Advertisement

Career Communities and the Power of Networking

  • Ann M. Brewer
Chapter

Abstract

There is a strong interest and relevance for networking throughout the 21st century. Career communities and networking are critical in meeting the demands of future change. The purpose of this chapter is to demonstrate why career communities and networking need to be encouraged. Career communities and networking are critical in meeting the demands of and learning about future change. Networking and professional associatins offer support and the spirit of community to facilitate and support people through these transitions.

References

  1. Argyle, M., & Henderson, H. (1984). The rules of friendship. Journal of Social and Personal Relationships, 1, 211–237.CrossRefGoogle Scholar
  2. Arthur, M. B. (2014). The boundaryless career at 20: Where do we stand, and where can we go? Career Development International, 19(6), 627–640.CrossRefGoogle Scholar
  3. Axelrod, R. (1984). The evolution of cooperation. New York: Basic Books.Google Scholar
  4. Axelrod, R., & Hamilton, W. D. (1981). The evolution of cooperation. Science, 211(1390), 1396.Google Scholar
  5. Bandura, A. (1997). Self-efficacy: The exercise of control. New York, NY: Freeman.Google Scholar
  6. Baruch, Y. (2004). Transforming careers: from linear to multidirectional career paths: organisational and individual perspectives. Career Development International, 9(1), 58–73.CrossRefGoogle Scholar
  7. Bourdieu, P. (1986). The forms of capital. In J. G. Richardson (Ed.), Handbook of theory and research for the sociology of education (pp. 241–258). Greenwood, New York.Google Scholar
  8. Brown, D. (1991). Human universals. New York: McGraw-Hill.Google Scholar
  9. Brugha, R., & Varvasovszky, Z. (2000). Stakeholder analysis: A review. Health Policy Plan, 15(3), 239–246.Google Scholar
  10. Carey, G., Buick, F., Pescud, M., & Malbon, E. (2017). Preventing dysfunction and improving policy advice: The role of intra-departmental boundary spanners. Australian Journal of Public Administration, 76, 176–186.CrossRefGoogle Scholar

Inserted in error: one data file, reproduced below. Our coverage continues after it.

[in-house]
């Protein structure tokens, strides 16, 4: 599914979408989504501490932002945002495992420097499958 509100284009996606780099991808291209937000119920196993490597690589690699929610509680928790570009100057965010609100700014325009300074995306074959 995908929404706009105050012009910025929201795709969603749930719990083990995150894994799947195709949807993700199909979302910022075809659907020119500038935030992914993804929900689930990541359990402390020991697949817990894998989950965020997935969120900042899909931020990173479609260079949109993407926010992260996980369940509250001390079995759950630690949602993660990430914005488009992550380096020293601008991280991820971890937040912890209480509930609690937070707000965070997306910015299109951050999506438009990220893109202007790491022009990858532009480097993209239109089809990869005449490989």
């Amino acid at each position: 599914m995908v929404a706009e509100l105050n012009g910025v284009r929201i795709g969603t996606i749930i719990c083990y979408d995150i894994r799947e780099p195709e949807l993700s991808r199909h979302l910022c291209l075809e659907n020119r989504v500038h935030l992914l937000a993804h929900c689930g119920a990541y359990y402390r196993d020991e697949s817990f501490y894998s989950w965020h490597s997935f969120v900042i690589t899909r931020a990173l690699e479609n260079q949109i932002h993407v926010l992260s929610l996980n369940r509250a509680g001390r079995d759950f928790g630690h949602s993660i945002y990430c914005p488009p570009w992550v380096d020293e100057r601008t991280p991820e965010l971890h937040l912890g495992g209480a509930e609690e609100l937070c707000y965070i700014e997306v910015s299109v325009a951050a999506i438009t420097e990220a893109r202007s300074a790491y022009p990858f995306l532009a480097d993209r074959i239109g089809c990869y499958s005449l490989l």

11. Cozza, B., & Blessinger, P. (2016). Pioneering approaches in university partnerships: An introduction to university partnerships for international development. In University partnerships for international development (pp. 3–17).Google Scholar
  12. Cozza, B., Blessinger, P., & Mandracchia, M. (2015). Effectiveness of graduate programs in administrative and instructional leadership. Journal of Applied Research in Higher Education, 6(1), 2–21.CrossRefGoogle Scholar
  13. Creed, P. A., Fallon, T., & Hood, M. (2009). The relationship between career adaptability, person and situation variables, and career concerns in young adults. Journal of Vocational Behaviour, 74, 219–229.CrossRefGoogle Scholar
  14. Dacin, M., Dacin, P., & Tracey, P. (2011). Social entrepreneurship: A critique and future directions. Organisation Science, 22(5), 1203–1213.CrossRefGoogle Scholar
  15. Degeling, P. (1995). The significance of sectors in calls for urban public-health intersectoralism—An Australian perspective. Policy and Politics, 23, 289–301.CrossRefGoogle Scholar
  16. Dery, K., Tansley, C., & Hafermatz, E. (2014). Hiring in the age of social media: new rules, new game. University of Auckland Business Review, 17(1), 44–51.Google Scholar
  17. Fukuyama, F. (2004). State-building: Governance and world order in the 21st century. New York: Cornell University Press.Google Scholar
  18. Grannovetter, M. (1973). The strength of weak ties. American Journal of Sociology, 78, 1360–1380.CrossRefGoogle Scholar
  19. Granovetter, M. (1985). Economic action and social structure: The problem of embeddeness. American Journal of Sociology, 91(3), 481–510.CrossRefGoogle Scholar